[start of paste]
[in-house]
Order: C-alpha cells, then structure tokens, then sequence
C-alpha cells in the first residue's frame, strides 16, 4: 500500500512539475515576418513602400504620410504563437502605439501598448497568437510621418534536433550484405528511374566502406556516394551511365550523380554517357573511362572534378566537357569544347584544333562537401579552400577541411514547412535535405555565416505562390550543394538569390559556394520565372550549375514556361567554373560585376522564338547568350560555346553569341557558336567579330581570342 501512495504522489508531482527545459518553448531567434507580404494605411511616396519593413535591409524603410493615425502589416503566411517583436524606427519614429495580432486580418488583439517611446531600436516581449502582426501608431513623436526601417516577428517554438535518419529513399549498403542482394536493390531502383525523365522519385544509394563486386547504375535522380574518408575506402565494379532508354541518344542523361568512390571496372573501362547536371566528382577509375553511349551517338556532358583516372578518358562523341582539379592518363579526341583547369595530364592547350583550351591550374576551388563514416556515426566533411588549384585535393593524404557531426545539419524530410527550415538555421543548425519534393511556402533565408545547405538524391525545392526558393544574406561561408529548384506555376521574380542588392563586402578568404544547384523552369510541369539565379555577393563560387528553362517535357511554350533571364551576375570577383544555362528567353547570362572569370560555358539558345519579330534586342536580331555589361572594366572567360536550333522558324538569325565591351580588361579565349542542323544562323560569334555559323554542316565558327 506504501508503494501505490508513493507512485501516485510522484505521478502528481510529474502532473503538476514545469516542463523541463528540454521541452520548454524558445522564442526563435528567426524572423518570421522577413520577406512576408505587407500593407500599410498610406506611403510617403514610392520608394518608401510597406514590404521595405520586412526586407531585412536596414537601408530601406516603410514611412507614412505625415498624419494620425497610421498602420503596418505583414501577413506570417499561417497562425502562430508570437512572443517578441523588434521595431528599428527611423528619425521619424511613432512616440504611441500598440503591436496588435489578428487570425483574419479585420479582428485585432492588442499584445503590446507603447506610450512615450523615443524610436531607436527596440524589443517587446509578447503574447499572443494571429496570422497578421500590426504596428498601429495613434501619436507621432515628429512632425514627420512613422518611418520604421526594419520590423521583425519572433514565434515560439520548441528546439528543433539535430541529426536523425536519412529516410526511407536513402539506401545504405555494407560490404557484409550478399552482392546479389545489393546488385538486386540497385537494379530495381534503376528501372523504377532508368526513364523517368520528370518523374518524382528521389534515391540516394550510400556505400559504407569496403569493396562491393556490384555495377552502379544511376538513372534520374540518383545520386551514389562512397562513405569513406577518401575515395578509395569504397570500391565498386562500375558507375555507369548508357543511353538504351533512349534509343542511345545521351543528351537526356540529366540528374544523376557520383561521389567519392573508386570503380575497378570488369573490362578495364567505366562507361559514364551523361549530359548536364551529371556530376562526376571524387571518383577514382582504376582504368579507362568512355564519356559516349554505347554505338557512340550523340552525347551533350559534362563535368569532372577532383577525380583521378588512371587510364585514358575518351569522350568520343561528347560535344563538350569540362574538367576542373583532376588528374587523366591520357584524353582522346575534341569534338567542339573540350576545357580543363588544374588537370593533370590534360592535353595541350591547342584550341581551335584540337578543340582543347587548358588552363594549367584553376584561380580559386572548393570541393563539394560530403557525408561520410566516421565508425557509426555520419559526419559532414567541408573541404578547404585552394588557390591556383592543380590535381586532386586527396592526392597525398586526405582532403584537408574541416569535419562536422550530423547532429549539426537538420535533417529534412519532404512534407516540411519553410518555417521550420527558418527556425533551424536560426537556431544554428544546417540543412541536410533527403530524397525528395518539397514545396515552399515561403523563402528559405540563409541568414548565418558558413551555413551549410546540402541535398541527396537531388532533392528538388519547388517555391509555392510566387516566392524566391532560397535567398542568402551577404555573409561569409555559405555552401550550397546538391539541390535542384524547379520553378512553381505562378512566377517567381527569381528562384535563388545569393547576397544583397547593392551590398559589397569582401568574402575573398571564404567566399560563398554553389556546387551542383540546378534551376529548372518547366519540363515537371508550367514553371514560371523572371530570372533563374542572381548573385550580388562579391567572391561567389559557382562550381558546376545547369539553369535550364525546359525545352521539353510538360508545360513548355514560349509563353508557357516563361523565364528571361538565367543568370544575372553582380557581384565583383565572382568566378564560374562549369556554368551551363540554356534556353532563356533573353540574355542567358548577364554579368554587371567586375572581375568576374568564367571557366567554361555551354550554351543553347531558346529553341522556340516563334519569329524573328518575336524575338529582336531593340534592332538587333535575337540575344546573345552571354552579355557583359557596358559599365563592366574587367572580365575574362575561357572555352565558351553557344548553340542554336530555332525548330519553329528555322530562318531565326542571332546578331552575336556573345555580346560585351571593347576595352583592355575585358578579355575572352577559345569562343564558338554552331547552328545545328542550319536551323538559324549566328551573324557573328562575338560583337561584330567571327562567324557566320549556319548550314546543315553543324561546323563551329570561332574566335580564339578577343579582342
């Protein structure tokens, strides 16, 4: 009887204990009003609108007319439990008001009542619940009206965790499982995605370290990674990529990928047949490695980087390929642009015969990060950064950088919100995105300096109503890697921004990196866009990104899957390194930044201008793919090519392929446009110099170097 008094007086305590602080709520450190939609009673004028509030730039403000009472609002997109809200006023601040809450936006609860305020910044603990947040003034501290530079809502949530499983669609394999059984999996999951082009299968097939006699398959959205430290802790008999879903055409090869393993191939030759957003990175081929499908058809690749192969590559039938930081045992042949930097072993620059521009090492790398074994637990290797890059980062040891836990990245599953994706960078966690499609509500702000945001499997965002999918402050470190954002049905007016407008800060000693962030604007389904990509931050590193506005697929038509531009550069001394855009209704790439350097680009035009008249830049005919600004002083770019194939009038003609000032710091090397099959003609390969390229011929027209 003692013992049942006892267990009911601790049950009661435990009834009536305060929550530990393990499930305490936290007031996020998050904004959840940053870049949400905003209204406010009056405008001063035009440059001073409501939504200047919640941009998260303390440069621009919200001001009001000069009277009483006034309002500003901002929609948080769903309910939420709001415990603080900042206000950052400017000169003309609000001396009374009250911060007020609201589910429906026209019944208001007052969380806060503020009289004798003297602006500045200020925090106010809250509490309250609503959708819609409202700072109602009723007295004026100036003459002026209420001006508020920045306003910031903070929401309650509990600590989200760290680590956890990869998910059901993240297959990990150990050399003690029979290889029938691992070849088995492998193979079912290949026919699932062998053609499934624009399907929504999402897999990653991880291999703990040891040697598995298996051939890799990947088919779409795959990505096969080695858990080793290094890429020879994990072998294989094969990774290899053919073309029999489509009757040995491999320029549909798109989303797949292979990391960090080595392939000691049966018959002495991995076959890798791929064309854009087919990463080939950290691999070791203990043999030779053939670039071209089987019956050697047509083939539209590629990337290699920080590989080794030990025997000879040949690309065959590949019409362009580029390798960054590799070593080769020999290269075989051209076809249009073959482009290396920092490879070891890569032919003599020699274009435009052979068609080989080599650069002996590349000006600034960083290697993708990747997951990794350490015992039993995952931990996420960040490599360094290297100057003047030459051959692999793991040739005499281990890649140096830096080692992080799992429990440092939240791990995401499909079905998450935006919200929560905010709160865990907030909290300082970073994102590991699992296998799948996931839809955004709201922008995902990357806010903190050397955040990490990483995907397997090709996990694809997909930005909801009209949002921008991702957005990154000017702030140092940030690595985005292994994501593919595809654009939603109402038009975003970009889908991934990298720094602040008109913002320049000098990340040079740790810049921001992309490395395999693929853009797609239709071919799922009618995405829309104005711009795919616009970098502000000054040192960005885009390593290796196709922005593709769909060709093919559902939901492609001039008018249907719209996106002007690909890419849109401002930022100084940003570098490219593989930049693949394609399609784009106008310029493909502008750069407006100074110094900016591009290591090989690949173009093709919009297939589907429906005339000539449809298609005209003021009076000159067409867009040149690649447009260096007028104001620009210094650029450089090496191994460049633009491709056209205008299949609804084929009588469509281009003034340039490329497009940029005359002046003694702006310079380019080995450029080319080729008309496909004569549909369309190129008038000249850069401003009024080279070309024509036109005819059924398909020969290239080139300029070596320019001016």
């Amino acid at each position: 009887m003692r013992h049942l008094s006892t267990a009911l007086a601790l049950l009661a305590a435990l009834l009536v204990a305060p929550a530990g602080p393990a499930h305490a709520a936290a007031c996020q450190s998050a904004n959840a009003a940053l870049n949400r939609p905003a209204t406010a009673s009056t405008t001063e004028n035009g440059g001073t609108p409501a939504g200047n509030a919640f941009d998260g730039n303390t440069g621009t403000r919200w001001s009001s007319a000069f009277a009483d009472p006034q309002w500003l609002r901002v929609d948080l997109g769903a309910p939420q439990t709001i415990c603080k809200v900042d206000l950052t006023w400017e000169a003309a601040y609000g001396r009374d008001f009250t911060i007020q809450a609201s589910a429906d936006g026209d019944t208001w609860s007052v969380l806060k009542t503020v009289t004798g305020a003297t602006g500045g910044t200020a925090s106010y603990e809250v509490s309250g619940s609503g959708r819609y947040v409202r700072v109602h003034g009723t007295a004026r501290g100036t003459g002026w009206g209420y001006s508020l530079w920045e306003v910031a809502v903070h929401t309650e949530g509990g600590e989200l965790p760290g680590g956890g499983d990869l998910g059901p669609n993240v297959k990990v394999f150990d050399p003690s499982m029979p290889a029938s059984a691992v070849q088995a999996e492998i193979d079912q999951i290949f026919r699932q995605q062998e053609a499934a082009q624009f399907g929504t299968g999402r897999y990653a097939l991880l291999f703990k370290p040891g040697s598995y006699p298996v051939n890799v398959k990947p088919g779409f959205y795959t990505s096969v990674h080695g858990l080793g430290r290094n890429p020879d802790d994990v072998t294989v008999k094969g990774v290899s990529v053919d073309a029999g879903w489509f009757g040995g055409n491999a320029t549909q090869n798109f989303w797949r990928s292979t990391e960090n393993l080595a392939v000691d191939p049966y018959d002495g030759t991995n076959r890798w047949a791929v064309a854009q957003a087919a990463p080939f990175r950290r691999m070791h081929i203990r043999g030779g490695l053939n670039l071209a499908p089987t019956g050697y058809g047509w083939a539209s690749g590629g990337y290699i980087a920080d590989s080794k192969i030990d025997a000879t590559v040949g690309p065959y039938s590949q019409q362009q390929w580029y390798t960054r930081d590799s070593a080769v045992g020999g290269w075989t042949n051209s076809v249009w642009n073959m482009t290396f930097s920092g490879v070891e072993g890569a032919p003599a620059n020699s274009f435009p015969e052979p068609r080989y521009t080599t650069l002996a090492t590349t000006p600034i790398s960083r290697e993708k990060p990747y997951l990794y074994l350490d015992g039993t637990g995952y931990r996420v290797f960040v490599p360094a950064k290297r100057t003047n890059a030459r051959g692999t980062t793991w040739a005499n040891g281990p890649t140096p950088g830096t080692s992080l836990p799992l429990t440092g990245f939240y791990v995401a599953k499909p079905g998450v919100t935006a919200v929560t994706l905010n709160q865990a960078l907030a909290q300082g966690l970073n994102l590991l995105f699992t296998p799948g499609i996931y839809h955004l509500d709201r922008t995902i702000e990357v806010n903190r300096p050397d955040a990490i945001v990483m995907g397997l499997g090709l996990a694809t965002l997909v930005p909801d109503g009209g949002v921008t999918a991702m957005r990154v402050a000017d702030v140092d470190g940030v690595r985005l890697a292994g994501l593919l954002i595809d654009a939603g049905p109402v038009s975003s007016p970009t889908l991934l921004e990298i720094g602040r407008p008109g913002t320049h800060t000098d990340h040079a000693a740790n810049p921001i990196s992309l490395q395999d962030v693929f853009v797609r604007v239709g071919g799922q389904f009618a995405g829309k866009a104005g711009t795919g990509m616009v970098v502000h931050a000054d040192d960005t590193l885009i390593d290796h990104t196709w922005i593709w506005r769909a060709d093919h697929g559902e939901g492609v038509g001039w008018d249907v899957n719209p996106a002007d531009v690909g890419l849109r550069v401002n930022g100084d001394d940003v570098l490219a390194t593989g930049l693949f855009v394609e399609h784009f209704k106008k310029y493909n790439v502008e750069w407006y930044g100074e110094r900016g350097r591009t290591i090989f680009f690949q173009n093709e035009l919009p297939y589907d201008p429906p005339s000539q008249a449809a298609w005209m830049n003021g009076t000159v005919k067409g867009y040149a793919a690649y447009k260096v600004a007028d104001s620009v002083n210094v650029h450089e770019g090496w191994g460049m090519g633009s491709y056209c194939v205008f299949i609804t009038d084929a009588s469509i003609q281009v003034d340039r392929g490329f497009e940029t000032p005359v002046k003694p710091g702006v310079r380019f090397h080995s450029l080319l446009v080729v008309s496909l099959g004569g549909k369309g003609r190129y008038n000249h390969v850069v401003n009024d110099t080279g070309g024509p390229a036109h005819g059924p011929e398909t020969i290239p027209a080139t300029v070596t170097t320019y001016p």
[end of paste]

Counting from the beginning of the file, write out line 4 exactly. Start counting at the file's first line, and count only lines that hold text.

């Protein structure tokens, strides 16, 4: 009887204990009003609108007319439990008001009542619940009206965790499982995605370290990674990529990928047949490695980087390929642009015969990060950064950088919100995105300096109503890697921004990196866009990104899957390194930044201008793919090519392929446009110099170097 008094007086305590602080709520450190939609009673004028509030730039403000009472609002997109809200006023601040809450936006609860305020910044603990947040003034501290530079809502949530499983669609394999059984999996999951082009299968097939006699398959959205430290802790008999879903055409090869393993191939030759957003990175081929499908058809690749192969590559039938930081045992042949930097072993620059521009090492790398074994637990290797890059980062040891836990990245599953994706960078966690499609509500702000945001499997965002999918402050470190954002049905007016407008800060000693962030604007389904990509931050590193506005697929038509531009550069001394855009209704790439350097680009035009008249830049005919600004002083770019194939009038003609000032710091090397099959003609390969390229011929027209 003692013992049942006892267990009911601790049950009661435990009834009536305060929550530990393990499930305490936290007031996020998050904004959840940053870049949400905003209204406010009056405008001063035009440059001073409501939504200047919640941009998260303390440069621009919200001001009001000069009277009483006034309002500003901002929609948080769903309910939420709001415990603080900042206000950052400017000169003309609000001396009374009250911060007020609201589910429906026209019944208001007052969380806060503020009289004798003297602006500045200020925090106010809250509490309250609503959708819609409202700072109602009723007295004026100036003459002026209420001006508020920045306003910031903070929401309650509990600590989200760290680590956890990869998910059901993240297959990990150990050399003690029979290889029938691992070849088995492998193979079912290949026919699932062998053609499934624009399907929504999402897999990653991880291999703990040891040697598995298996051939890799990947088919779409795959990505096969080695858990080793290094890429020879994990072998294989094969990774290899053919073309029999489509009757040995491999320029549909798109989303797949292979990391960090080595392939000691049966018959002495991995076959890798791929064309854009087919990463080939950290691999070791203990043999030779053939670039071209089987019956050697047509083939539209590629990337290699920080590989080794030990025997000879040949690309065959590949019409362009580029390798960054590799070593080769020999290269075989051209076809249009073959482009290396920092490879070891890569032919003599020699274009435009052979068609080989080599650069002996590349000006600034960083290697993708990747997951990794350490015992039993995952931990996420960040490599360094290297100057003047030459051959692999793991040739005499281990890649140096830096080692992080799992429990440092939240791990995401499909079905998450935006919200929560905010709160865990907030909290300082970073994102590991699992296998799948996931839809955004709201922008995902990357806010903190050397955040990490990483995907397997090709996990694809997909930005909801009209949002921008991702957005990154000017702030140092940030690595985005292994994501593919595809654009939603109402038009975003970009889908991934990298720094602040008109913002320049000098990340040079740790810049921001992309490395395999693929853009797609239709071919799922009618995405829309104005711009795919616009970098502000000054040192960005885009390593290796196709922005593709769909060709093919559902939901492609001039008018249907719209996106002007690909890419849109401002930022100084940003570098490219593989930049693949394609399609784009106008310029493909502008750069407006100074110094900016591009290591090989690949173009093709919009297939589907429906005339000539449809298609005209003021009076000159067409867009040149690649447009260096007028104001620009210094650029450089090496191994460049633009491709056209205008299949609804084929009588469509281009003034340039490329497009940029005359002046003694702006310079380019080995450029080319080729008309496909004569549909369309190129008038000249850069401003009024080279070309024509036109005819059924398909020969290239080139300029070596320019001016």